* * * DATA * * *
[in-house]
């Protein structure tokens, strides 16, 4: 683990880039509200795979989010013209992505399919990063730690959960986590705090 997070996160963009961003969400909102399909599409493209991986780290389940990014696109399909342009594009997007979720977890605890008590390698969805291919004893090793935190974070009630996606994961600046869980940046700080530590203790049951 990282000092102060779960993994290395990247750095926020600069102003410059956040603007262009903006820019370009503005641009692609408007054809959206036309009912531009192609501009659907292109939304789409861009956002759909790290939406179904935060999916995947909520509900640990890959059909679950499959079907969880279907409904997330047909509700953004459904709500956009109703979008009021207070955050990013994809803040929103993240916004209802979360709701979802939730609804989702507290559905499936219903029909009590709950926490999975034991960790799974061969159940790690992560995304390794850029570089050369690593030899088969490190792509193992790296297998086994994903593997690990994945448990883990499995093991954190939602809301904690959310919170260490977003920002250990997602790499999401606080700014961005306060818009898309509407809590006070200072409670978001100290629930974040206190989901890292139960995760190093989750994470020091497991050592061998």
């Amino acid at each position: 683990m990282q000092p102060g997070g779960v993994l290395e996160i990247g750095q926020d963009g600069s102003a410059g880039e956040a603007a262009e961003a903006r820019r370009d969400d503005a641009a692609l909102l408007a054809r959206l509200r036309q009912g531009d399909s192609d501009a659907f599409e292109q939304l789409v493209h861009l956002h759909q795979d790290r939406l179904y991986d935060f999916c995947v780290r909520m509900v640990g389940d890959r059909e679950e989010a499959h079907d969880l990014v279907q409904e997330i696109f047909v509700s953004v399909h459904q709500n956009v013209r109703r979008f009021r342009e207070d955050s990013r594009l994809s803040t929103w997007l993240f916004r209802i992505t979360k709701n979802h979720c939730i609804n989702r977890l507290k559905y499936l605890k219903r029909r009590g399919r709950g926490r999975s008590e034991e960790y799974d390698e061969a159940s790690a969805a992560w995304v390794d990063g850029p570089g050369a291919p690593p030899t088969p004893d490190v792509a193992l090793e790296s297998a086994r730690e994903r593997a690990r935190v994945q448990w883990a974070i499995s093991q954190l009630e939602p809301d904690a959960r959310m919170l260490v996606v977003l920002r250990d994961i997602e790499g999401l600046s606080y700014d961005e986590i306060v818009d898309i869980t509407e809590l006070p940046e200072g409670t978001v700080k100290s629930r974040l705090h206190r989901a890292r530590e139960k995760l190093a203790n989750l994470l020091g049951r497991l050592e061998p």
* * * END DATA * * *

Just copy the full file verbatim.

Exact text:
[in-house]
């Protein structure tokens, strides 16, 4: 683990880039509200795979989010013209992505399919990063730690959960986590705090 997070996160963009961003969400909102399909599409493209991986780290389940990014696109399909342009594009997007979720977890605890008590390698969805291919004893090793935190974070009630996606994961600046869980940046700080530590203790049951 990282000092102060779960993994290395990247750095926020600069102003410059956040603007262009903006820019370009503005641009692609408007054809959206036309009912531009192609501009659907292109939304789409861009956002759909790290939406179904935060999916995947909520509900640990890959059909679950499959079907969880279907409904997330047909509700953004459904709500956009109703979008009021207070955050990013994809803040929103993240916004209802979360709701979802939730609804989702507290559905499936219903029909009590709950926490999975034991960790799974061969159940790690992560995304390794850029570089050369690593030899088969490190792509193992790296297998086994994903593997690990994945448990883990499995093991954190939602809301904690959310919170260490977003920002250990997602790499999401606080700014961005306060818009898309509407809590006070200072409670978001100290629930974040206190989901890292139960995760190093989750994470020091497991050592061998």
């Amino acid at each position: 683990m990282q000092p102060g997070g779960v993994l290395e996160i990247g750095q926020d963009g600069s102003a410059g880039e956040a603007a262009e961003a903006r820019r370009d969400d503005a641009a692609l909102l408007a054809r959206l509200r036309q009912g531009d399909s192609d501009a659907f599409e292109q939304l789409v493209h861009l956002h759909q795979d790290r939406l179904y991986d935060f999916c995947v780290r909520m509900v640990g389940d890959r059909e679950e989010a499959h079907d969880l990014v279907q409904e997330i696109f047909v509700s953004v399909h459904q709500n956009v013209r109703r979008f009021r342009e207070d955050s990013r594009l994809s803040t929103w997007l993240f916004r209802i992505t979360k709701n979802h979720c939730i609804n989702r977890l507290k559905y499936l605890k219903r029909r009590g399919r709950g926490r999975s008590e034991e960790y799974d390698e061969a159940s790690a969805a992560w995304v390794d990063g850029p570089g050369a291919p690593p030899t088969p004893d490190v792509a193992l090793e790296s297998a086994r730690e994903r593997a690990r935190v994945q448990w883990a974070i499995s093991q954190l009630e939602p809301d904690a959960r959310m919170l260490v996606v977003l920002r250990d994961i997602e790499g999401l600046s606080y700014d961005e986590i306060v818009d898309i869980t509407e809590l006070p940046e200072g409670t978001v700080k100290s629930r974040l705090h206190r989901a890292r530590e139960k995760l190093a203790n989750l994470l020091g049951r497991l050592e061998p």